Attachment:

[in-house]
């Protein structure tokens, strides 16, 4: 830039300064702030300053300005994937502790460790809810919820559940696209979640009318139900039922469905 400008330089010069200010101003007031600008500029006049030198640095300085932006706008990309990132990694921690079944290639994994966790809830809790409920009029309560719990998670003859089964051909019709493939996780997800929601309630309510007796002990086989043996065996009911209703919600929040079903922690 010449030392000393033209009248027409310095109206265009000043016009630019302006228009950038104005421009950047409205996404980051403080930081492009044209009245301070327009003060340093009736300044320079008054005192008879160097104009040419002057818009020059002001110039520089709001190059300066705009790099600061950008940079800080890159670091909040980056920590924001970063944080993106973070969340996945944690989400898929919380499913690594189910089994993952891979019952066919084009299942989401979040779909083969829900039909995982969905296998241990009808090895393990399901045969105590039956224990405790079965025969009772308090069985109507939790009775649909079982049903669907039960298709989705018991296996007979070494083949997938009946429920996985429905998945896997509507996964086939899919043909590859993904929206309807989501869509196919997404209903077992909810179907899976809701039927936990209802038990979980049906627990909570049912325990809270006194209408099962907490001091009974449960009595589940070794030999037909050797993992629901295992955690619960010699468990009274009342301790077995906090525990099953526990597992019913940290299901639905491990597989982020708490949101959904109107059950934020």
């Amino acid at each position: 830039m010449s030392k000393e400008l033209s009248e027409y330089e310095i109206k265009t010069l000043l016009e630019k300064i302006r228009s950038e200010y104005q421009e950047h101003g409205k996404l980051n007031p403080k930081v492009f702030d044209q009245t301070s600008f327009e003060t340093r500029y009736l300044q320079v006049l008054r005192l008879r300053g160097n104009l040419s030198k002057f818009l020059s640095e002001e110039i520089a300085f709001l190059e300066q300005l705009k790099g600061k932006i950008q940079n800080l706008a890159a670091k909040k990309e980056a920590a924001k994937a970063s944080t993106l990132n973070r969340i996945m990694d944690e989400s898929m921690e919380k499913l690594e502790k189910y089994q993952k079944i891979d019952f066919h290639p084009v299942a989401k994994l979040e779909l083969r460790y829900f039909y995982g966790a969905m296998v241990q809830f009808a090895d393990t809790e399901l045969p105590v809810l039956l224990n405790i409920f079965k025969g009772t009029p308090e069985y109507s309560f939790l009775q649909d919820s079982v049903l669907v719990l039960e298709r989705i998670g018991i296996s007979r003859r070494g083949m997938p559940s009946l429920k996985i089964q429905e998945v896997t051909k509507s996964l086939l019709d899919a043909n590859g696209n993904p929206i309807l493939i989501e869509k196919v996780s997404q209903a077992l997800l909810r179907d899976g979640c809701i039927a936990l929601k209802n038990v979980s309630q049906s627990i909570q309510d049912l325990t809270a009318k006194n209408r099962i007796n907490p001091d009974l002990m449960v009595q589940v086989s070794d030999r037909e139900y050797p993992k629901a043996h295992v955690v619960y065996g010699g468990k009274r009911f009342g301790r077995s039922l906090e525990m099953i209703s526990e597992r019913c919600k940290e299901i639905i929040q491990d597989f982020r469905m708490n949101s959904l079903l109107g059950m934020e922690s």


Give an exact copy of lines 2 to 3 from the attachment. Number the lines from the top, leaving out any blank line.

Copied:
């Protein structure tokens, strides 16, 4: 830039300064702030300053300005994937502790460790809810919820559940696209979640009318139900039922469905 400008330089010069200010101003007031600008500029006049030198640095300085932006706008990309990132990694921690079944290639994994966790809830809790409920009029309560719990998670003859089964051909019709493939996780997800929601309630309510007796002990086989043996065996009911209703919600929040079903922690 010449030392000393033209009248027409310095109206265009000043016009630019302006228009950038104005421009950047409205996404980051403080930081492009044209009245301070327009003060340093009736300044320079008054005192008879160097104009040419002057818009020059002001110039520089709001190059300066705009790099600061950008940079800080890159670091909040980056920590924001970063944080993106973070969340996945944690989400898929919380499913690594189910089994993952891979019952066919084009299942989401979040779909083969829900039909995982969905296998241990009808090895393990399901045969105590039956224990405790079965025969009772308090069985109507939790009775649909079982049903669907039960298709989705018991296996007979070494083949997938009946429920996985429905998945896997509507996964086939899919043909590859993904929206309807989501869509196919997404209903077992909810179907899976809701039927936990209802038990979980049906627990909570049912325990809270006194209408099962907490001091009974449960009595589940070794030999037909050797993992629901295992955690619960010699468990009274009342301790077995906090525990099953526990597992019913940290299901639905491990597989982020708490949101959904109107059950934020």
């Amino acid at each position: 830039m010449s030392k000393e400008l033209s009248e027409y330089e310095i109206k265009t010069l000043l016009e630019k300064i302006r228009s950038e200010y104005q421009e950047h101003g409205k996404l980051n007031p403080k930081v492009f702030d044209q009245t301070s600008f327009e003060t340093r500029y009736l300044q320079v006049l008054r005192l008879r300053g160097n104009l040419s030198k002057f818009l020059s640095e002001e110039i520089a300085f709001l190059e300066q300005l705009k790099g600061k932006i950008q940079n800080l706008a890159a670091k909040k990309e980056a920590a924001k994937a970063s944080t993106l990132n973070r969340i996945m990694d944690e989400s898929m921690e919380k499913l690594e502790k189910y089994q993952k079944i891979d019952f066919h290639p084009v299942a989401k994994l979040e779909l083969r460790y829900f039909y995982g966790a969905m296998v241990q809830f009808a090895d393990t809790e399901l045969p105590v809810l039956l224990n405790i409920f079965k025969g009772t009029p308090e069985y109507s309560f939790l009775q649909d919820s079982v049903l669907v719990l039960e298709r989705i998670g018991i296996s007979r003859r070494g083949m997938p559940s009946l429920k996985i089964q429905e998945v896997t051909k509507s996964l086939l019709d899919a043909n590859g696209n993904p929206i309807l493939i989501e869509k196919v996780s997404q209903a077992l997800l909810r179907d899976g979640c809701i039927a936990l929601k209802n038990v979980s309630q049906s627990i909570q309510d049912l325990t809270a009318k006194n209408r099962i007796n907490p001091d009974l002990m449960v009595q589940v086989s070794d030999r037909e139900y050797p993992k629901a043996h295992v955690v619960y065996g010699g468990k009274r009911f009342g301790r077995s039922l906090e525990m099953i209703s526990e597992r019913c919600k940290e299901i639905i929040q491990d597989f982020r469905m708490n949101s959904l079903l109107g059950m934020e922690s």